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Spring High School Senior’s Artwork Selected for Yearlong Display in ‘Governor’s Gallery’

Spring High School senior Zandra Addington’s oil painting 'Melancolia' is among 14 pieces statewide selected for a yearlong exhibit in the Governor’s Business Office at the Texas State Capitol
Spring High School senior Zandra Addington’s oil painting “Melancolia” is among 14 pieces statewide selected for a yearlong exhibit in the Governor’s Business Office at the Texas State Capitol.

HOUSTON - March 30, 2020 - Having already been selected by the Texas Art Education Association (TAEA) to appear in this year’s Youth Art Month Capitol Celebration, Spring High School senior Zandra Addington’s winning piece, “Melancolia,” has been chosen by Texas First Lady Cecilia Abbott for a yearlong display in the Governor’s Business Office at the Texas State Capitol. Addington’s artwork is one of just 14 from across the state selected this year.

“We’re absolutely thrilled for Zandra, and really proud of her,” said Spring ISD Visual Arts Coordinator Amanda Byers. “It’s a real honor to have artwork selected for the Governor’s Office, and it’s so nice to see our Spring ISD students shining on a statewide scale.”

The annual tradition of the Governor’s Gallery began more than two decades ago. The yearlong display includes select pieces from TAEA’s Youth Art Month exhibit, staged each spring in the Capitol Rotunda in Austin and the Bob Bullock Texas State History Museum. Governor’s Gallery honorees join a special exhibit that will remain on display for the next year in the business offices of Texas Gov. Greg Abbott.

Addington, who for the past two years has studied with Spring High School art teacher Lizbeth Ramagnoli, said she was happy to be representing her campus and Spring ISD.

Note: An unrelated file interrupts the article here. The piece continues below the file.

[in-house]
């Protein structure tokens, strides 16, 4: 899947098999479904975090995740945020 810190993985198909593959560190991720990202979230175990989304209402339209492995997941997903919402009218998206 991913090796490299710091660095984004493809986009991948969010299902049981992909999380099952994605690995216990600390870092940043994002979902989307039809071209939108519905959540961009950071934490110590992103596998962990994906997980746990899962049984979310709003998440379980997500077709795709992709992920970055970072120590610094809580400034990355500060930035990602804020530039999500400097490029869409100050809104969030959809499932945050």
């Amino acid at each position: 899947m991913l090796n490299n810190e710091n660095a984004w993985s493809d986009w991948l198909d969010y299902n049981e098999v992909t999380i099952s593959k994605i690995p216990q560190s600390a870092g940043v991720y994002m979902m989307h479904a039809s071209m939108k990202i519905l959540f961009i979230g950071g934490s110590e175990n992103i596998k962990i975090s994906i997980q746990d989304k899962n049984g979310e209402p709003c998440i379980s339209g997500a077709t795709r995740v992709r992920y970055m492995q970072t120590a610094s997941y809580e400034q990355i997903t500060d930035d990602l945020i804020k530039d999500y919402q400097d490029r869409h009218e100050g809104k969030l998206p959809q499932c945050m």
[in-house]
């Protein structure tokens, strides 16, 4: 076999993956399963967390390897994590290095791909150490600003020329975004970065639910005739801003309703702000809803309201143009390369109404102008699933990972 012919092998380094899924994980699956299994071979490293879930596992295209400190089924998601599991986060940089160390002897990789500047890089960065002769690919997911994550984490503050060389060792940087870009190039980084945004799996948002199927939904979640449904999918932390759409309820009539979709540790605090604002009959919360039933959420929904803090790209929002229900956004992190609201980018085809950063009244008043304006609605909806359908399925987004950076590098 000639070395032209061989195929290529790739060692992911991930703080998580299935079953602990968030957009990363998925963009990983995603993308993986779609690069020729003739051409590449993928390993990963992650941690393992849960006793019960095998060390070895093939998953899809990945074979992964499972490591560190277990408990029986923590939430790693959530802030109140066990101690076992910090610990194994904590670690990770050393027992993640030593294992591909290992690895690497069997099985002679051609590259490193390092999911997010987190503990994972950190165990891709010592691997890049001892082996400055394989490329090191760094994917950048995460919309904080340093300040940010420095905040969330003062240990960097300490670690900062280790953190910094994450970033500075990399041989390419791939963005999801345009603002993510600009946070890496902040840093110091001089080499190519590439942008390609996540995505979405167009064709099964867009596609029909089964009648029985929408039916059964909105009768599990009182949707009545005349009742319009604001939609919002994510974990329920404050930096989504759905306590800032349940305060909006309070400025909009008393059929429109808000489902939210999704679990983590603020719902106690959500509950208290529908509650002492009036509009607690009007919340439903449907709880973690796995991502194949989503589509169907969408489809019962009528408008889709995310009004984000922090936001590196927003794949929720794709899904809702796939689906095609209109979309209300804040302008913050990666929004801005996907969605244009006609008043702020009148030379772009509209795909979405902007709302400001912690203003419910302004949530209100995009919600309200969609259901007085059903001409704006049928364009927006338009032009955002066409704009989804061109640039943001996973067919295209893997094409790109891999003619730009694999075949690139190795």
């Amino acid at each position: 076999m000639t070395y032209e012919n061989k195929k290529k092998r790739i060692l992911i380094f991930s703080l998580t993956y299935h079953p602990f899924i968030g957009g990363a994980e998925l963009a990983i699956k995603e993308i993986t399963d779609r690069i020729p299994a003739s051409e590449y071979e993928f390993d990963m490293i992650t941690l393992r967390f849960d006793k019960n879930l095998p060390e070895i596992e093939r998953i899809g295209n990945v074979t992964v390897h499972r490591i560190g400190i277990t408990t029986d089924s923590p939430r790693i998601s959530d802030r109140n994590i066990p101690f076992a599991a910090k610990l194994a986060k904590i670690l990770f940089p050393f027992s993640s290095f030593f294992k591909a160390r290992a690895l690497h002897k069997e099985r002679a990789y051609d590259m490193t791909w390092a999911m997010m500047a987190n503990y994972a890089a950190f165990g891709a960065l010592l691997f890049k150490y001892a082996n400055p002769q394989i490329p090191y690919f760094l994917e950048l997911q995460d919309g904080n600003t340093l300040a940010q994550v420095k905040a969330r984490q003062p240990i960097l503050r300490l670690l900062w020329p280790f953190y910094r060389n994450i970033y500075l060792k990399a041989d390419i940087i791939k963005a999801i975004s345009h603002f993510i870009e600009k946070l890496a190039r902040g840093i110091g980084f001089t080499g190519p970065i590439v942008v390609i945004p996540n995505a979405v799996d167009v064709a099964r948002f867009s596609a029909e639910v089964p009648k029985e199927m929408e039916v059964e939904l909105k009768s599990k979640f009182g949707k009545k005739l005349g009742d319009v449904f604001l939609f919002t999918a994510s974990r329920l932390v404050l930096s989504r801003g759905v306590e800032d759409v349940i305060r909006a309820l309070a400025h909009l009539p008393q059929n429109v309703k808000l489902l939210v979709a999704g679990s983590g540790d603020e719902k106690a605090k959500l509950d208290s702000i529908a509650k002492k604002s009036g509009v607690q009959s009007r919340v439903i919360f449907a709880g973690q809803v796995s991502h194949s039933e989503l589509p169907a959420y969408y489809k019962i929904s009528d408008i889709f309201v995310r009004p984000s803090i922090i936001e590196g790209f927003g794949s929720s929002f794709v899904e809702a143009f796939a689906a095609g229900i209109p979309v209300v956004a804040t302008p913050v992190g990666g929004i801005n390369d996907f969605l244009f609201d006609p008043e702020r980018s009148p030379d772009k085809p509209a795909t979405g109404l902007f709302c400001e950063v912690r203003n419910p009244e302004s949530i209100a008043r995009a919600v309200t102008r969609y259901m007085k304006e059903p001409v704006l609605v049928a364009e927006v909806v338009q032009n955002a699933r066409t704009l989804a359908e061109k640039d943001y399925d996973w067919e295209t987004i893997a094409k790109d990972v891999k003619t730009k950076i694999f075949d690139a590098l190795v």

“I was really pleasantly surprised to be selected,” Addington said during a telephone interview from her home, where she and her family have been staying safe during the COVID-19 school closures. “It’s very admirable that they’re continuing to open up opportunities for artists even after all of this stuff that’s going down.”

Although the Youth Art Month and Governor’s Gallery receptions are on hold for now, Addington isn’t letting the closure keep her from her creative work. Asked if she had any advice for others at home with time on their hands who might be interested in pursuing a creative project, she said the best advice was just to dive right in and then keep going.

“You should never give up,” Addington said, adding that, from her perspective as an artist, “Every second of free time that you have would be best used in a creative way. And no matter how much you get set back, don’t be discouraged. Just keep doing art every opportunity that you get.”

For Addington, who has been drawing and painting since she was a young child, those opportunities continue to grow. In addition to having her piece selected for the 2020 Governor’s Gallery, she also recently learned that she had been awarded a competitive scholarship to attend the prestigious School of the Art Institute of Chicago – ranked among the top art and design schools in the world – after graduation.

“I’ve had my eye on that school for a while now,” Addington said. “I was very hesitant to kind of put all my eggs in one basket, because art school is pretty expensive, but when I heard I got the scholarship I was totally on board.”

Addington’s mother, Terri Hardin, described their colorful house filled with cherished original paintings hanging on the walls, works-in-progress in varying degrees of completion, and smudges of paint on the door knobs that will serve as loving reminders when her daughter heads to Chicago this fall.

“She is in every sense of the word an artist,” said Hardin. “There’s never been a question what she was going to do with her life.”

Hardin said she was nervous like any parent getting ready to send their child off to college, especially in uncertain times, but that she felt confident her daughter was on the right path, and ready to make the most of every opportunity.

“Zan is not only a wonderful artist, but she’s a wonderful human being. She is very, very special,” Hardin said. “And from the first time she stuck her finger in finger paints, it was magical.”